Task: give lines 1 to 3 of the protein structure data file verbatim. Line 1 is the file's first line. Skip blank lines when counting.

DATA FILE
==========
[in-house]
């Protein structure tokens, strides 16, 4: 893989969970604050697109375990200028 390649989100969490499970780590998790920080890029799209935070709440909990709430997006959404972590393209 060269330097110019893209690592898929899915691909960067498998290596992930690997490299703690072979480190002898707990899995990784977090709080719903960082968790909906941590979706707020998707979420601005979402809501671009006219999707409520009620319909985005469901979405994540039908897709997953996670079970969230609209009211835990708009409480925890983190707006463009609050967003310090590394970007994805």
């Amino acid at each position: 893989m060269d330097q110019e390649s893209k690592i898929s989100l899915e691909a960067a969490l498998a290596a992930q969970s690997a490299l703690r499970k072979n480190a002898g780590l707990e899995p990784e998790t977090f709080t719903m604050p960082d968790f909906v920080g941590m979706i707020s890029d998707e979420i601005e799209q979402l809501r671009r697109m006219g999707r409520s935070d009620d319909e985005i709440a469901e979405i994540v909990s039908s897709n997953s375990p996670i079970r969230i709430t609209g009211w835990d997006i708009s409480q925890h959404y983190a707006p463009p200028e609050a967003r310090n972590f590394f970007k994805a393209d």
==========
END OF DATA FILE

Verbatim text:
[in-house]
């Protein structure tokens, strides 16, 4: 893989969970604050697109375990200028 390649989100969490499970780590998790920080890029799209935070709440909990709430997006959404972590393209 060269330097110019893209690592898929899915691909960067498998290596992930690997490299703690072979480190002898707990899995990784977090709080719903960082968790909906941590979706707020998707979420601005979402809501671009006219999707409520009620319909985005469901979405994540039908897709997953996670079970969230609209009211835990708009409480925890983190707006463009609050967003310090590394970007994805």
């Amino acid at each position: 893989m060269d330097q110019e390649s893209k690592i898929s989100l899915e691909a960067a969490l498998a290596a992930q969970s690997a490299l703690r499970k072979n480190a002898g780590l707990e899995p990784e998790t977090f709080t719903m604050p960082d968790f909906v920080g941590m979706i707020s890029d998707e979420i601005e799209q979402l809501r671009r697109m006219g999707r409520s935070d009620d319909e985005i709440a469901e979405i994540v909990s039908s897709n997953s375990p996670i079970r969230i709430t609209g009211w835990d997006i708009s409480q925890h959404y983190a707006p463009p200028e609050a967003r310090n972590f590394f970007k994805a393209d």